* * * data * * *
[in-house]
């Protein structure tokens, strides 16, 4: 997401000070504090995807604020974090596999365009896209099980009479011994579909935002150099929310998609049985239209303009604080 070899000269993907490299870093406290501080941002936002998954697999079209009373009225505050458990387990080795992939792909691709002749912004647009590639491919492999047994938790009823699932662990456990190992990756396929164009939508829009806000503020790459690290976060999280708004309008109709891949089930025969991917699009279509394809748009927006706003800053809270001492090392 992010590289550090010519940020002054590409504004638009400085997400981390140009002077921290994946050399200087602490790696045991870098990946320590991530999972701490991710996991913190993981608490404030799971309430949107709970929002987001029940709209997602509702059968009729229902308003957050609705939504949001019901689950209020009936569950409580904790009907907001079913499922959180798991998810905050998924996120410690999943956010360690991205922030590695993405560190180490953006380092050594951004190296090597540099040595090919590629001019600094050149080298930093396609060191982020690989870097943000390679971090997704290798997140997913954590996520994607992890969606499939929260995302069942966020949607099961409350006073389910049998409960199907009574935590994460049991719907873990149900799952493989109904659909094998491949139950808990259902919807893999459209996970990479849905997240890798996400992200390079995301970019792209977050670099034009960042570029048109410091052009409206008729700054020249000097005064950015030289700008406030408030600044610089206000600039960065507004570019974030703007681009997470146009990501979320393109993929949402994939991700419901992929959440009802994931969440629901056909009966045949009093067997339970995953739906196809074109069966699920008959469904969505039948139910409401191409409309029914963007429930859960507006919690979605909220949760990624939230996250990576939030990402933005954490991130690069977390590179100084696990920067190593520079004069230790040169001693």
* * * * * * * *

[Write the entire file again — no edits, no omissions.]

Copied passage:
[in-house]
């Protein structure tokens, strides 16, 4: 997401000070504090995807604020974090596999365009896209099980009479011994579909935002150099929310998609049985239209303009604080 070899000269993907490299870093406290501080941002936002998954697999079209009373009225505050458990387990080795992939792909691709002749912004647009590639491919492999047994938790009823699932662990456990190992990756396929164009939508829009806000503020790459690290976060999280708004309008109709891949089930025969991917699009279509394809748009927006706003800053809270001492090392 992010590289550090010519940020002054590409504004638009400085997400981390140009002077921290994946050399200087602490790696045991870098990946320590991530999972701490991710996991913190993981608490404030799971309430949107709970929002987001029940709209997602509702059968009729229902308003957050609705939504949001019901689950209020009936569950409580904790009907907001079913499922959180798991998810905050998924996120410690999943956010360690991205922030590695993405560190180490953006380092050594951004190296090597540099040595090919590629001019600094050149080298930093396609060191982020690989870097943000390679971090997704290798997140997913954590996520994607992890969606499939929260995302069942966020949607099961409350006073389910049998409960199907009574935590994460049991719907873990149900799952493989109904659909094998491949139950808990259902919807893999459209996970990479849905997240890798996400992200390079995301970019792209977050670099034009960042570029048109410091052009409206008729700054020249000097005064950015030289700008406030408030600044610089206000600039960065507004570019974030703007681009997470146009990501979320393109993929949402994939991700419901992929959440009802994931969440629901056909009966045949009093067997339970995953739906196809074109069966699920008959469904969505039948139910409401191409409309029914963007429930859960507006919690979605909220949760990624939230996250990576939030990402933005954490991130690069977390590179100084696990920067190593520079004069230790040169001693």